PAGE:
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Pirates When it comes to parking, the Pirates want walks

Sunday, April 15, 2001

By Joe Grata, Post-Gazette Staff Writer

Listen up, Pirates fans. Your schooling begins today, because getting to and from PNC Park on the North Shore is a whole new ball game.

"If people do things the old way, we can fail," said Steve Greenberg, the Pirates vice president for ballpark development. "People have to learn that they won't be able to drive to their seats."

Unlike Three Rivers Stadium, which was surrounded by sprawling parking lots and a sea of cars whose drivers bought spaces on a first-come, first-served basis, PNC Park is an urban ballpark with limited, advanced purchase, reserved parking that's close and convenient -- for up to $1,245 a season.

The pricey reserved lots and the new, nearby parking garage are served by city streets with only so much traffic capacity. Several of those streets will be closed to create a pedestrian-only zone around PNC Park.

And because PNC Park is in a North Shore neighborhood, much like old Forbes Field was in Oakland, smart people will avoid trying to drive right up to the admission gates.

What are most fans to do?


Whether people set out by car, bus, light rail, taxi or boat, they'll have to walk at least a little bit. Normally, no more than 1,000-1,500 feet each way, and that's by crossing from Downtown to the North Side on the Roberto Clemente Memorial Bridge at Sixth Street, which will be closed before and after games to all but fans, plus a few vendors, musicians and street performers.

The Clemente Bridge over the Allegheny River is 800 feet long, about the same walk many people took from the far reaches of parking lots around Three Rivers Stadium.

"We've probably put as much time and effort into transportation, parking and access plans as we've put in the ball park," Greenberg said. "We know what went wrong at Three Rivers Stadium. It was the whirlpool effect created by too many cars circling the stadium," often in vain and causing confusion when the parking lots became filled.

When events ended, too many cars had too few escape routes, resulting in slow-moving queues and frustrating trips home.

"What's amazing about PNC Park is that we actually have more parking" close to PNC Park than Three Rivers Stadium, Greenberg said. About 6,000 spaces on the North Shore, including private lots and the Allegheny Center garage, and 10,000 spaces Downtown within a 10-minute walk.

Altogether, Downtown can accommodate 22,000 cars at 61 lots and garages, although the best price will be $3 at garages operated by the Pittsburgh Parking Authority, including two within a ballplayer's throw of the Clemente Bridge, Stanwix Garage and the Fort Duquesne-Sixth Street Garage.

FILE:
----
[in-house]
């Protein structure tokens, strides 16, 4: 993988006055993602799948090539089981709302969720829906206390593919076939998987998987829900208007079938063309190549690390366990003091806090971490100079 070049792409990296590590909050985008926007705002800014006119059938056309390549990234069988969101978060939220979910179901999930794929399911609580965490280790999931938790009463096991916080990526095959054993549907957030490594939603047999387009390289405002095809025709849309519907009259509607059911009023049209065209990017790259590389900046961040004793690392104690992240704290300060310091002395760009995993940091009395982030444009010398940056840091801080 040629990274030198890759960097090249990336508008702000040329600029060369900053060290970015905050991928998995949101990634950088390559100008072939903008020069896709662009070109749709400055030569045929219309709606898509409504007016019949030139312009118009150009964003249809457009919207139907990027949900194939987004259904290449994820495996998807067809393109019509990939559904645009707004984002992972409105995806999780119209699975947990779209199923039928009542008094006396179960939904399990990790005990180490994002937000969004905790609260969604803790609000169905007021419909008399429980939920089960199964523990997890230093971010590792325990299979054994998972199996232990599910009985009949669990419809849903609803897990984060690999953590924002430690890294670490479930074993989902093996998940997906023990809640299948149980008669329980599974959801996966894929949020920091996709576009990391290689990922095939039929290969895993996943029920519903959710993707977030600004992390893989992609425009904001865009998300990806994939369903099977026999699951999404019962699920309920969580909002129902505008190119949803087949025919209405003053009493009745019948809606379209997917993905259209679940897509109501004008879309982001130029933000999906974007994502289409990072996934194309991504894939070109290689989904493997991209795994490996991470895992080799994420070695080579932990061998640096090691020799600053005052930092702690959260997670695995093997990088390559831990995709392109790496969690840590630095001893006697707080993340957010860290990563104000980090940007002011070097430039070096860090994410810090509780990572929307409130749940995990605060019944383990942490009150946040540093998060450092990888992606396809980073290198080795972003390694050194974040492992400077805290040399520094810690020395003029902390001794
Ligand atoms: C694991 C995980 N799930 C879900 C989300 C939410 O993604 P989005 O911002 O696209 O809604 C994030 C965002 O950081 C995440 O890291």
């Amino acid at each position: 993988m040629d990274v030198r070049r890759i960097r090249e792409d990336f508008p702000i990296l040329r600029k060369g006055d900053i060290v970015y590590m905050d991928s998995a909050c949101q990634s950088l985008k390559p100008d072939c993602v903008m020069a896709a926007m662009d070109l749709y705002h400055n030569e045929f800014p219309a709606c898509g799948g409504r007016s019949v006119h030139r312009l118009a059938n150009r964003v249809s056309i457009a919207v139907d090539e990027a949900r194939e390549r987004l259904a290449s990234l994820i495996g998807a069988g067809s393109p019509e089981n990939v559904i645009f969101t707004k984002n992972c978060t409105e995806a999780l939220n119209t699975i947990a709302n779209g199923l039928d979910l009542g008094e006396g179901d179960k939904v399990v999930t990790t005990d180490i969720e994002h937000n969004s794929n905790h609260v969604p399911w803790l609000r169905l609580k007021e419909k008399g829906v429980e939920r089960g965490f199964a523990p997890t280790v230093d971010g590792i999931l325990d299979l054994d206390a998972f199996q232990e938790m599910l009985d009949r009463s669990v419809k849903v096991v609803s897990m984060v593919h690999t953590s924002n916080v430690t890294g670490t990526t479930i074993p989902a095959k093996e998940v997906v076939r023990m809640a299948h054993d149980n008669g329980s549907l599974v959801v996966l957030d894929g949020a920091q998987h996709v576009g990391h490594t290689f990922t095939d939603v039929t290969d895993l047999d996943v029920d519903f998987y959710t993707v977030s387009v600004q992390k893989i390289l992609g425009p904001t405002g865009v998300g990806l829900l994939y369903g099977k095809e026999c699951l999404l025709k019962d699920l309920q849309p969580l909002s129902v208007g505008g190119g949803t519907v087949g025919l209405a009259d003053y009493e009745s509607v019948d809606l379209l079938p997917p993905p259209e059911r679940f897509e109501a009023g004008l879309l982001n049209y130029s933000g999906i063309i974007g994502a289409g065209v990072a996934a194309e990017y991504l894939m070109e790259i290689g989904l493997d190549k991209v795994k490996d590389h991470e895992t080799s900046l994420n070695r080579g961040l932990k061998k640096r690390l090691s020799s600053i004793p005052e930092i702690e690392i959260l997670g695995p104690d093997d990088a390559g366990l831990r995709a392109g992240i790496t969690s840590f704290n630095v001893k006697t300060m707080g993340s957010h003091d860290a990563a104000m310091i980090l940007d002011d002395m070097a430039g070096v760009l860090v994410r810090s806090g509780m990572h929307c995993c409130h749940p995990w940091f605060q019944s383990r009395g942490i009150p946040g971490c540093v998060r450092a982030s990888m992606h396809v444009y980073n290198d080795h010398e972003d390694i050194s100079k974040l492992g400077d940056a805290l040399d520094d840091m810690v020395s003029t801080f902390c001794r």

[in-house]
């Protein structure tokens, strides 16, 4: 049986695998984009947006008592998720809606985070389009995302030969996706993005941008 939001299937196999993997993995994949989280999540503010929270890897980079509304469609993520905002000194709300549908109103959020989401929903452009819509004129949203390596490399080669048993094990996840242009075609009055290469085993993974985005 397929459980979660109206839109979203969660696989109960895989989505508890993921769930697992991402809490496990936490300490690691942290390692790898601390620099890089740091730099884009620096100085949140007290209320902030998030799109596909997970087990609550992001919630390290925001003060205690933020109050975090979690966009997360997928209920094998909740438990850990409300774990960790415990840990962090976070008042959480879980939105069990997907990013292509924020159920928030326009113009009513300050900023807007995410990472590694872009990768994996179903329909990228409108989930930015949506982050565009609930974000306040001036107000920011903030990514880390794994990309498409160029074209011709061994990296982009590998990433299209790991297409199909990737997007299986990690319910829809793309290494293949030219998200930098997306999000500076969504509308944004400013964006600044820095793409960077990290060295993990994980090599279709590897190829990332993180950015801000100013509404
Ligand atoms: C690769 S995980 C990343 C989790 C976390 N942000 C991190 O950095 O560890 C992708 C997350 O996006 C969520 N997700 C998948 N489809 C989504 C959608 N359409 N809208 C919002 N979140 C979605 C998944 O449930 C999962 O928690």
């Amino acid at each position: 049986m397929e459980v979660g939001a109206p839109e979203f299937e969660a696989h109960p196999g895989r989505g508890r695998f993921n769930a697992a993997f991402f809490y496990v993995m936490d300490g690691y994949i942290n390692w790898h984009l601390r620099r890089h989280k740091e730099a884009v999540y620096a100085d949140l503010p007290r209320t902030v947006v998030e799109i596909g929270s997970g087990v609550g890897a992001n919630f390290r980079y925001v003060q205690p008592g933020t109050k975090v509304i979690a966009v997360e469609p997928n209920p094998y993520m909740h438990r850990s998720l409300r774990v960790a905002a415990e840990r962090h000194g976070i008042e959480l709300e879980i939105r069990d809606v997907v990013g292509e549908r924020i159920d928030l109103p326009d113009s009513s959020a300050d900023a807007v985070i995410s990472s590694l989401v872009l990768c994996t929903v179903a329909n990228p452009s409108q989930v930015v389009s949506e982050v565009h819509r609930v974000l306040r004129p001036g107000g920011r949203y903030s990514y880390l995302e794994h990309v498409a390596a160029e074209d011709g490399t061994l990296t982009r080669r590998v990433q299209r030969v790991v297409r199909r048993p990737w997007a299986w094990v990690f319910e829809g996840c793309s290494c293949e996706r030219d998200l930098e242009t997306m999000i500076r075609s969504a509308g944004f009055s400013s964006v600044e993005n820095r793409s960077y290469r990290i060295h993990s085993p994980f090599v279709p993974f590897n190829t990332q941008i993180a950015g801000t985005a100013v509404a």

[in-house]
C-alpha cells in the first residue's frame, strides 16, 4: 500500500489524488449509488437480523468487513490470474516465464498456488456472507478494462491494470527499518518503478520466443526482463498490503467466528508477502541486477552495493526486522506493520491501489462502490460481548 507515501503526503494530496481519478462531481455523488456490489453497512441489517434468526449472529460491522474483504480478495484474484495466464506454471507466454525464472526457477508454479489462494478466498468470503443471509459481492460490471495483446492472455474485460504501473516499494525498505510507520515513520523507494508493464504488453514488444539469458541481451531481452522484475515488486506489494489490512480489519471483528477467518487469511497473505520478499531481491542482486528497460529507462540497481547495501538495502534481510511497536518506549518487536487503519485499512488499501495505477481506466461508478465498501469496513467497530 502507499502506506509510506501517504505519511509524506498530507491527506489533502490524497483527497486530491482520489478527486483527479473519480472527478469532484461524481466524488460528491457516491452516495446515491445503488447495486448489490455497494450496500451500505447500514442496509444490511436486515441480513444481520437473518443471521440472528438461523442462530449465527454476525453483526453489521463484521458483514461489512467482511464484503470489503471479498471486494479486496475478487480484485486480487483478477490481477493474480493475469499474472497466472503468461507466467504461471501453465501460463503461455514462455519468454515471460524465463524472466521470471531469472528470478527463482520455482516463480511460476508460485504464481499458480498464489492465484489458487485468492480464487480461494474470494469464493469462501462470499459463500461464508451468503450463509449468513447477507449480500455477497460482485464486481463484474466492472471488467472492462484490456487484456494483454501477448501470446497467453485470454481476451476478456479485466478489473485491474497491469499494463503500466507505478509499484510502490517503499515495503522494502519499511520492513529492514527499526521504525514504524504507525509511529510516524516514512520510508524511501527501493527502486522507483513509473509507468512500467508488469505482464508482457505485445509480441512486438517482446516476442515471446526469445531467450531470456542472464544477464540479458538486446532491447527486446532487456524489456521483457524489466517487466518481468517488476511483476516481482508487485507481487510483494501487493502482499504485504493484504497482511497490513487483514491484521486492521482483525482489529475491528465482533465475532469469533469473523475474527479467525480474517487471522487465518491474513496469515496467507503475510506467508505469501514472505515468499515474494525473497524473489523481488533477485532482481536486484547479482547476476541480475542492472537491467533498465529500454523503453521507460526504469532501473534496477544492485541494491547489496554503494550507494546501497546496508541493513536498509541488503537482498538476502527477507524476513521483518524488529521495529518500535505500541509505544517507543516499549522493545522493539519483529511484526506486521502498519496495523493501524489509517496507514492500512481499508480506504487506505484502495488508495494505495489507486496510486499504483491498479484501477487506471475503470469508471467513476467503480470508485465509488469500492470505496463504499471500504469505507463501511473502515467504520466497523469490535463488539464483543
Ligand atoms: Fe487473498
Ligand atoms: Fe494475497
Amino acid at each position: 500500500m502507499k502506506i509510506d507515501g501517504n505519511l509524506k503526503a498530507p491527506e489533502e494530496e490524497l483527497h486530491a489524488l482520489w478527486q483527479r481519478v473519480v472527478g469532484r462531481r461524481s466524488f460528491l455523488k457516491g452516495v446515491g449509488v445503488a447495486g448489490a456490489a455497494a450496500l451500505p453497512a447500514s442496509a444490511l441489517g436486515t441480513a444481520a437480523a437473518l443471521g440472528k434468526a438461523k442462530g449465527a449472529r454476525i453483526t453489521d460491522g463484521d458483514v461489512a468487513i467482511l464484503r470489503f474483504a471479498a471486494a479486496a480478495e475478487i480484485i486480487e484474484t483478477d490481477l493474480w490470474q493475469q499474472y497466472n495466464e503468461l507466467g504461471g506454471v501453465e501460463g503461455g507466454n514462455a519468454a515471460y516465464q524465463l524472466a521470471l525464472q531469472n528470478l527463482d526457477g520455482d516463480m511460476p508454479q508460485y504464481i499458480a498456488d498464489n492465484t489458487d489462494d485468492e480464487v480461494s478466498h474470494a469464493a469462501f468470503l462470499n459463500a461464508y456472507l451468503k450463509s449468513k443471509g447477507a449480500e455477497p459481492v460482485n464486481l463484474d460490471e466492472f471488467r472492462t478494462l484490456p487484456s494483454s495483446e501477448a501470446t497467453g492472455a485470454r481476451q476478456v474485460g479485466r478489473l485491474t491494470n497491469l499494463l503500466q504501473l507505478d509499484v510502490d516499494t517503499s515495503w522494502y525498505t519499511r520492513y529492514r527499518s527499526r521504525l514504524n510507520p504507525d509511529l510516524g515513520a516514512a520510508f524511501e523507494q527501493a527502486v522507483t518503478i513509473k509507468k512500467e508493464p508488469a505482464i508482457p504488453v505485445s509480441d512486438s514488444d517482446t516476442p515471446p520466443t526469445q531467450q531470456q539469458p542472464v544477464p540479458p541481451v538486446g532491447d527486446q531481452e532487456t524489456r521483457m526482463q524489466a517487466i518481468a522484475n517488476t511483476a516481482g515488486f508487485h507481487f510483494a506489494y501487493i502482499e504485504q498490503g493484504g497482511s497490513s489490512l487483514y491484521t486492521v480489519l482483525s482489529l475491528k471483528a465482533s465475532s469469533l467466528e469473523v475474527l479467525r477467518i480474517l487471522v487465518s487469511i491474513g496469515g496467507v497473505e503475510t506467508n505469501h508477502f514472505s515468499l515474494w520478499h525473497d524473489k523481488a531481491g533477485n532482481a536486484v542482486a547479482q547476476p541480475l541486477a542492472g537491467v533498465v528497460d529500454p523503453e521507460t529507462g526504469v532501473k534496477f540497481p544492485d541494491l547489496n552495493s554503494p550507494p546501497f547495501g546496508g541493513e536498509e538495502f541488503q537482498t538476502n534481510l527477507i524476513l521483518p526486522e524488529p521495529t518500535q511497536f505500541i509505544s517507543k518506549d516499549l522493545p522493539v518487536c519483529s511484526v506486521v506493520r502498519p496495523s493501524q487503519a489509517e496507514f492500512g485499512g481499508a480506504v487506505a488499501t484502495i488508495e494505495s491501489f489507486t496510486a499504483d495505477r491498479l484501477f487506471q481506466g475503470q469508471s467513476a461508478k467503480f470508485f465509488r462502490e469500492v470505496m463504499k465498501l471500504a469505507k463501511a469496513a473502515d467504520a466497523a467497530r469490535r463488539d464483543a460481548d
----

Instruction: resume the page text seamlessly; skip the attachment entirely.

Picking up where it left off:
The Port Authority will offer special shuttle bus service on three "96" routes from peripheral parking lots at Station Square, Mellon Arena and the Strip District starting 90 minutes before each game for $1 each way. The authority will honor transfers and discount fare plans such as monthly and weekly passes.

"We've worked closely with the Pirates to come up with complete packages," Pittsburgh parking czar Merrill Stabile Jr. said. He'll charge $3 for 1,500 Strip District spaces to be competitive with the parking authority.

The Port Authority also is offering special PNC Park bus trips from Century III Mall, Showcase Cinema North, Monroeville Mall and on the 97D Ohio Valley route that begins at the Coraopolis park-and-ride lot for tomorrow's home opener, and all weekend and holiday games thereafter. Passes and zone tickets can be used.

All buses will discharge riders, and pick them up after games, along Fort Duquesne Boulevard on the Downtown side of the Clemente Bridge.

The Gateway Clipper Fleet has guaranteed three boats will operate each game, carrying up to 3,500 people by water.

The Pirates and the Port Authority have no idea how many will travel by light-rail, whose Wood Street subway station is a three-block walk from the Clemente Bridge, or about 1,500 feet from PNC Park.

Three zones have been created around the ballpark for game days: Zone 1, a pedestrian-only area encompassing the Clemente Bridge, the lower part of Federal Street, the southbound two lanes of General Robinson and upper end of Mazeroski Way; Zone 2 for the pre-sold reserved parking close to the ball park; Zone 3, the so-called "public zone" on the North Shore, Downtown and at peripherial parking lots.

"Federal Street (north-south) and the Allegheny River (east-west) are invisible lines that we don't want people [in cars] to cross," Greenberg said.

The goal, Greenberg said, is to get ballpark crowds in and out in 30 minutes or less.

Following are some additional PNC Park transportation notes:

*The Pirates have set aside 2 percent, or a total of 66 spaces, in the reserved parking lots and new parking garage as handicapped spaces. People must call in advance to reserve them.

*Charter buses will be parked two abreast on General Robinson Street .

*Taxis, limousines and paratransit vehicles will drop off and pick up passengers at a specially-designated area at the south end of Mazeroski Way, near near the river.

*Although work is continuing on relocating North Shore Drive, two lanes have been opened for the opener.

*The high occupancy vehicle lanes on I-279 will be open outbound after games. Fans can enter the HOV lanes on Anderson Street (north of the Ninth Street Bridge), two blocks east of PNC Park.

*The Pirates suggest people from Butler who normally use Routes 8 and 28 to use I-279, parking at Allegheny Center Mall or crossing the Fort Duquesne Bridge to Downtown.

*Highway signs have been changed from "Three Rivers Stadium" and "Stadium" to "North Shore Destinations" and "North Shore."

Next: Buy me some peanuts and uh, sushi?

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